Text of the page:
Prehistory of the Turkana Basin: Opportunities and Priorities for Future Field Research
August 19-24, 2008
Written by Scott Bjelland and Mercedes Gutierrez
The Fifth Stony Brook Human Evolution workshop, entitled “Prehistory of the Turkana Basin: Opportunities and Priorities for Future Field Research”, took place on August 19-24, 2008 in Kenya. The workshop celebrated 40 years of research in the Turkana Basin and focused on the role the Turkana Basin Institute will play in facilitating future research in the region.
Thirty-two scientists from around the world made their way to the TBI research facility near Ileret in northern Kenya, three quarters of the way up the eastern side of Lake Turkana. Previously held on the campus of Stony Brook University in the U.S., this was the first Human Evolution Workshop to be hosted at the new facility at Ileret.
A key item on the agenda was to introduce workshop participants to the infrastructure that will be available at the field stations on the east and west of Lake Turkana and how TBI might support and foster research within the Turkana Basin.
Both the Ileret and the Nachechichok facility, currently under construction on the west side of the lake, would provide researchers with logistical assistance to conduct year-round excavations, trained personnel to assist with collection and preparation of fossils, and the opportunity to store, share, or rent equipment, to avoid hauling loaded trucks from Nairobi for three or more days over rough terrain. In addition comfortable accommodation, vehicle workshops and good communications are all available at the field stations.
New relevant technological advances and their application to the future of research in the Turkana Basin and beyond were discussed as well. Technologies such as GIS and GPS have allowed a great deal of information to be collected and constructing extensive databases has become possible. Building from here, emphasis can be placed upon developing large scale maps of stratigraphical sequences, thereby giving finds a more reliable context.
One of the most important topics focused on ways to increase direct involvement of African students, African institutions, and local communities in the research conducted in the basin. TBI is keen to engage Africans in its work at all levels, from employing and training fossil technicians and camp staff to providing positions and opportunities for postdoctoral candidates. Perhaps the most important aspect of this endeavour, as TBI board of trustees chair Richard Leakey mentioned on several occasions, is the positive impact that this project will have on the local communities and on East African students. Several community initiatives were discussed, including educational material, health access, school visits to sites, support for schools, improved local infrastructure, and, most important, the creation of sustainable employment opportunities.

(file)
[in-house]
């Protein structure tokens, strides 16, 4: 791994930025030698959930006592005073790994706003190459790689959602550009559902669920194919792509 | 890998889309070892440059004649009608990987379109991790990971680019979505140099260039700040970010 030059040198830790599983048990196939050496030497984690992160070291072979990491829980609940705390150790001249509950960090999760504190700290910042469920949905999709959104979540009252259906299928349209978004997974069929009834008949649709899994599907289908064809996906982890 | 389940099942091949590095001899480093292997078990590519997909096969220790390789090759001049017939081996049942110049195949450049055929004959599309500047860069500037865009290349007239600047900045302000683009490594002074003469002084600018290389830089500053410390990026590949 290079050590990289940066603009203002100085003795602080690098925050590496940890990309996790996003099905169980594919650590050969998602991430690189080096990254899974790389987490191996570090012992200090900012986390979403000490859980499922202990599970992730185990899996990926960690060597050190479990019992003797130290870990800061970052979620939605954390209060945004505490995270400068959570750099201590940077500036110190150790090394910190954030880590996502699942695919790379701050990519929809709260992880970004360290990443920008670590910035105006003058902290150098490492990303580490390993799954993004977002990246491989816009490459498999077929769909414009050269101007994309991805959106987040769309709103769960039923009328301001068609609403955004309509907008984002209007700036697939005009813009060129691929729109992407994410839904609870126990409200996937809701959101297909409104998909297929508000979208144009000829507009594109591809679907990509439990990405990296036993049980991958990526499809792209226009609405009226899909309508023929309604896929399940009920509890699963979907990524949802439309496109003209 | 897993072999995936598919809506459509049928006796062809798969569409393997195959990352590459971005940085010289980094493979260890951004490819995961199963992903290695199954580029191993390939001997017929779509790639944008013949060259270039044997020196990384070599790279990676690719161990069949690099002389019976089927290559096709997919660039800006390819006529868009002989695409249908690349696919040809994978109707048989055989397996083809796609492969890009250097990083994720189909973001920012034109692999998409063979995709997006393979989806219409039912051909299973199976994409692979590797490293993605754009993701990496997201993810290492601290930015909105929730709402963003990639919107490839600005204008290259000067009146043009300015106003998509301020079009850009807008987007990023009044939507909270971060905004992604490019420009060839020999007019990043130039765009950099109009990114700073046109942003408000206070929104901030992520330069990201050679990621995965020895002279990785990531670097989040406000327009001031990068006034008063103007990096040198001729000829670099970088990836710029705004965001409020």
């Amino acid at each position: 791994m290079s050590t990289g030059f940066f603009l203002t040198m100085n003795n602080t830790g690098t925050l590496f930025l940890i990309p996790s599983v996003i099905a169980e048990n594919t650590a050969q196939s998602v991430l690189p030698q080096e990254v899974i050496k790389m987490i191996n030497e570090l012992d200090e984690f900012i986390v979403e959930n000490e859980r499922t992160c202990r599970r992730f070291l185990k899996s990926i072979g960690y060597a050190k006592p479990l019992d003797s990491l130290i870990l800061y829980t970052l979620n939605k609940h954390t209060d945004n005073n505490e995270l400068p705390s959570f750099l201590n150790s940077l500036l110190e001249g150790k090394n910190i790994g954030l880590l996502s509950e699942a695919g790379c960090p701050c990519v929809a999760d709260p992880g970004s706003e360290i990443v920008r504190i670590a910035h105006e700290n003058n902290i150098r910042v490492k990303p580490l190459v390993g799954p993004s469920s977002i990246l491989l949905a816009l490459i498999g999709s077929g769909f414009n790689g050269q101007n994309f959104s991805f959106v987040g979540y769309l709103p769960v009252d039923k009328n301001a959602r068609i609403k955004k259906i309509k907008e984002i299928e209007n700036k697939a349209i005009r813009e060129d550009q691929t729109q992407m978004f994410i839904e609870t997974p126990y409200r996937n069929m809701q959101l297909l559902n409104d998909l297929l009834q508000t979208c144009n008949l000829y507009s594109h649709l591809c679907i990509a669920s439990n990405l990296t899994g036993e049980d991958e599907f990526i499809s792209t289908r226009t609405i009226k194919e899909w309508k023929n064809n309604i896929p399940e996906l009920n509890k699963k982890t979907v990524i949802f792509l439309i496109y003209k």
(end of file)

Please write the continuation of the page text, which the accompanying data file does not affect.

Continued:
Numerous breakout sessions throughout the week involved topics such as tectonics and palaeoenvironments, later prehistory research, community outreach initiatives, potential for field schools, fundraising strategies, human evolution, and website community-building and data sharing.
Tours of the Ileret facility highlighted TBI’s commitment to alternative energy and green technology. Solar cooking devices were recently installed, and water for the workshop was kept cool with evaporation coolers. The facility is powered by wind and solar energy, making the camp virtually carbon-neutral. A new, state-of-the-art laboratory was previewed by all, and internet connection provided by the camp’s satellite terminal enabled the workshop participants to keep in touch with the outside world. Visits to local communities and to the lakeshore were arranged as well and enjoyed by many of the participants.